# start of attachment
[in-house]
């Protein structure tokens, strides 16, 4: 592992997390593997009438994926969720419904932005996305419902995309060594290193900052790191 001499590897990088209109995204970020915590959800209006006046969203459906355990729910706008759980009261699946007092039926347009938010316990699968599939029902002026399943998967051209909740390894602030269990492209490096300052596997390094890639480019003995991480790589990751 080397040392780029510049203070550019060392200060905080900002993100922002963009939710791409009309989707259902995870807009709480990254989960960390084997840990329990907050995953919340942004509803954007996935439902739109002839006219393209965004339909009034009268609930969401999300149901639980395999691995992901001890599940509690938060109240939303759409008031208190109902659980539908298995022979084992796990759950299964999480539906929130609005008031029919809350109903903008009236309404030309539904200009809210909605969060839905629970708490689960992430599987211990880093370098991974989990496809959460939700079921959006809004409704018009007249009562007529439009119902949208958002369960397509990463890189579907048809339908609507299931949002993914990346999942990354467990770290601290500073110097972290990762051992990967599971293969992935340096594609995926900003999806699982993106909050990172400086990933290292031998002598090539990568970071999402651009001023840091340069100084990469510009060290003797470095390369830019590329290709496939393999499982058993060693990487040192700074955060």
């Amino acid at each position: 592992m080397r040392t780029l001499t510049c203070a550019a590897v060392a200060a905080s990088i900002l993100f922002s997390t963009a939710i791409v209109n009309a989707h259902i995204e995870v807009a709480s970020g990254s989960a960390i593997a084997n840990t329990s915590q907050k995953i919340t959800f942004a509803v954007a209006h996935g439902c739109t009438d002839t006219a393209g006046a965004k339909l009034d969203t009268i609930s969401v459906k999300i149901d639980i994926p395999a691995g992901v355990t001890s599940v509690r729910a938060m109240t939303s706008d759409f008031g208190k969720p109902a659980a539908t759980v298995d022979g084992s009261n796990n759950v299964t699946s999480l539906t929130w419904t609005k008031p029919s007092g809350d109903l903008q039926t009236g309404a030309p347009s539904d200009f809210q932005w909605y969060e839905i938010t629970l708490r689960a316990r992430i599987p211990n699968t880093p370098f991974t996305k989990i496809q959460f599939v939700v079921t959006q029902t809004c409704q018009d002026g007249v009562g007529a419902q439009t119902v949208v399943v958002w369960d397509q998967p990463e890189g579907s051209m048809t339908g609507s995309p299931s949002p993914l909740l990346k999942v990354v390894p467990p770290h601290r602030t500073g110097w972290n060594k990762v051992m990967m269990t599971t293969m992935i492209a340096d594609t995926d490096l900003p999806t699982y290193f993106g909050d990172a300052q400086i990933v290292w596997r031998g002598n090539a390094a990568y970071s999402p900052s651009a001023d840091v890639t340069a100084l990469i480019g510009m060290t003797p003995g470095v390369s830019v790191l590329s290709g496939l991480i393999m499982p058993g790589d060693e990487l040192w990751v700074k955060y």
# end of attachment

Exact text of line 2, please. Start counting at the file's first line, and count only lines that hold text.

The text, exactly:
């Protein structure tokens, strides 16, 4: 592992997390593997009438994926969720419904932005996305419902995309060594290193900052790191 001499590897990088209109995204970020915590959800209006006046969203459906355990729910706008759980009261699946007092039926347009938010316990699968599939029902002026399943998967051209909740390894602030269990492209490096300052596997390094890639480019003995991480790589990751 080397040392780029510049203070550019060392200060905080900002993100922002963009939710791409009309989707259902995870807009709480990254989960960390084997840990329990907050995953919340942004509803954007996935439902739109002839006219393209965004339909009034009268609930969401999300149901639980395999691995992901001890599940509690938060109240939303759409008031208190109902659980539908298995022979084992796990759950299964999480539906929130609005008031029919809350109903903008009236309404030309539904200009809210909605969060839905629970708490689960992430599987211990880093370098991974989990496809959460939700079921959006809004409704018009007249009562007529439009119902949208958002369960397509990463890189579907048809339908609507299931949002993914990346999942990354467990770290601290500073110097972290990762051992990967599971293969992935340096594609995926900003999806699982993106909050990172400086990933290292031998002598090539990568970071999402651009001023840091340069100084990469510009060290003797470095390369830019590329290709496939393999499982058993060693990487040192700074955060």